When I embarked on my 365 Project this year I didn’t know what to expect – apart from allot of learning. What I certainly didn’t expect was that an intentional, architected, photo of the day would make it through the selection process into the 2011 Microsoft Photo Book (an effort by the photographers @ Microsoft that raises money for charity). I always thought that it would be my more grandiose attempts.
I’m excited to announce the Tulip Glow has made it into the book – I’m even more excited to say THANK YOU to all my friends and followers who helped select the photo by voting on my initial selections.
Photographers interested in the ‘how’ can see a description of this photos project below the photo itself.
Some facts about this photo;
- It started as a ‘desperation shot’ for my 365 Project. It was late, I hadn’t taken any other photos that day. My aim was to get something ‘quick’. As I started exploring the fresh flowers my wife had bought.
- It was shot with a Canon 5D MKII + 100mm F2.8L Lens
- The primary lighting was an overhead halogen spotlight. Other light sources were the highly reflective metal table (Diner Style) and the main kitchen light (a double CFL).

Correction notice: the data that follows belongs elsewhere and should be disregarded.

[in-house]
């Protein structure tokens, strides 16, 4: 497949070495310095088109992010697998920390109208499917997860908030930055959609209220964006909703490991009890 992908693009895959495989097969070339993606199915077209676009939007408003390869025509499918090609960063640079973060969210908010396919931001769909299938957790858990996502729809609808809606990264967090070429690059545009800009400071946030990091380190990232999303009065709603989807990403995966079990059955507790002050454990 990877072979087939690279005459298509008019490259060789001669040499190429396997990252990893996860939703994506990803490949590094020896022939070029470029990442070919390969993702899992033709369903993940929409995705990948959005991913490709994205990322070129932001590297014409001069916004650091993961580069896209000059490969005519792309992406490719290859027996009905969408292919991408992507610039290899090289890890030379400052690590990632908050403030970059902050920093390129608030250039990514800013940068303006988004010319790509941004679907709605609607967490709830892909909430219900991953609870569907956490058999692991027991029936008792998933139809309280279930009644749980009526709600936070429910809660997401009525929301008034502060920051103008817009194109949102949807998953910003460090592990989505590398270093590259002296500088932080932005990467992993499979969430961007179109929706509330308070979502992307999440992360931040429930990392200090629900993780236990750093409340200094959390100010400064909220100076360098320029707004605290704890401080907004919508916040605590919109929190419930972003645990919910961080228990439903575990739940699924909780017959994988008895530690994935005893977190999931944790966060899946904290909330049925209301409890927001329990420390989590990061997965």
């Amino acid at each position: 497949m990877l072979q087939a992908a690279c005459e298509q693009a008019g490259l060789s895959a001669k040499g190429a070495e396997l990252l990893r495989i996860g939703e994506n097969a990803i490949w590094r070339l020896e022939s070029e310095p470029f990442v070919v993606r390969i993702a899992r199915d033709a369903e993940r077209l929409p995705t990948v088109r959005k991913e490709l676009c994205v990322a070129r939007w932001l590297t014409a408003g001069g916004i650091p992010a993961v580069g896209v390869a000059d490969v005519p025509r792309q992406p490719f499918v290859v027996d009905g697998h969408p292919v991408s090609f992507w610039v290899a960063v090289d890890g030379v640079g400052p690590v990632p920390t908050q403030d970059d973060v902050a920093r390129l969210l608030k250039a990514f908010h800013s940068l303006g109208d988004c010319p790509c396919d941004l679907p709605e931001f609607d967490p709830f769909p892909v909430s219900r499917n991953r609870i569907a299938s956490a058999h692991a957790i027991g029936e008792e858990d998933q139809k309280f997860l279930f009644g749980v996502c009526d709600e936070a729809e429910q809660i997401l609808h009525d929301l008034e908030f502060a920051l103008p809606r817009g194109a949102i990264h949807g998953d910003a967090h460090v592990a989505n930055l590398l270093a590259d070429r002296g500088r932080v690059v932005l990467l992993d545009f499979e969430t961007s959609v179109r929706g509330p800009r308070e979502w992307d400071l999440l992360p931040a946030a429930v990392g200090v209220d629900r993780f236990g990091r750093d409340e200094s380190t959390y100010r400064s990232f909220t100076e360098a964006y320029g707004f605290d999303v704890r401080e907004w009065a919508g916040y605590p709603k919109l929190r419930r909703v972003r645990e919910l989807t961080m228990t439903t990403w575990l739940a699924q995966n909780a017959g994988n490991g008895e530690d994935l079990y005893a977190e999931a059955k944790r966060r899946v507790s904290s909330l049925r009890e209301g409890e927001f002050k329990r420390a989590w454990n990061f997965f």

- It is three blended exposures (HDR, Photomatix) – This enabled me to get rich detail in the highlights and keep all the shadow detail. Single exposures lacked not just dynamic range but also depth of detail in the subtle grooves of the petals.
- Adobe Photoshop Lightroom was used for minor touch up
- It was photographed against a red wall in my kitchen (see below for set up shot) the high f-stop used resulted in such a reduction of the depth of field little was visible beyond the subject.
- The tulip was purple but I opted for a slight shift in tint to get a red final product
- …I spent an inordinate amount of time fiddling with the flowers to get a composition that I liked. Quite amazing actually how many iterations of one Tulip there are. Angles, petal arrangement, lighting (how is it filling the Tulip, hitting the tulip?). And the biggest challenge of all – getting some essence of leaves and stem to provide context and pleasant framing. Experiments without the leaves just didn’t have the same story for me.
Set up shot: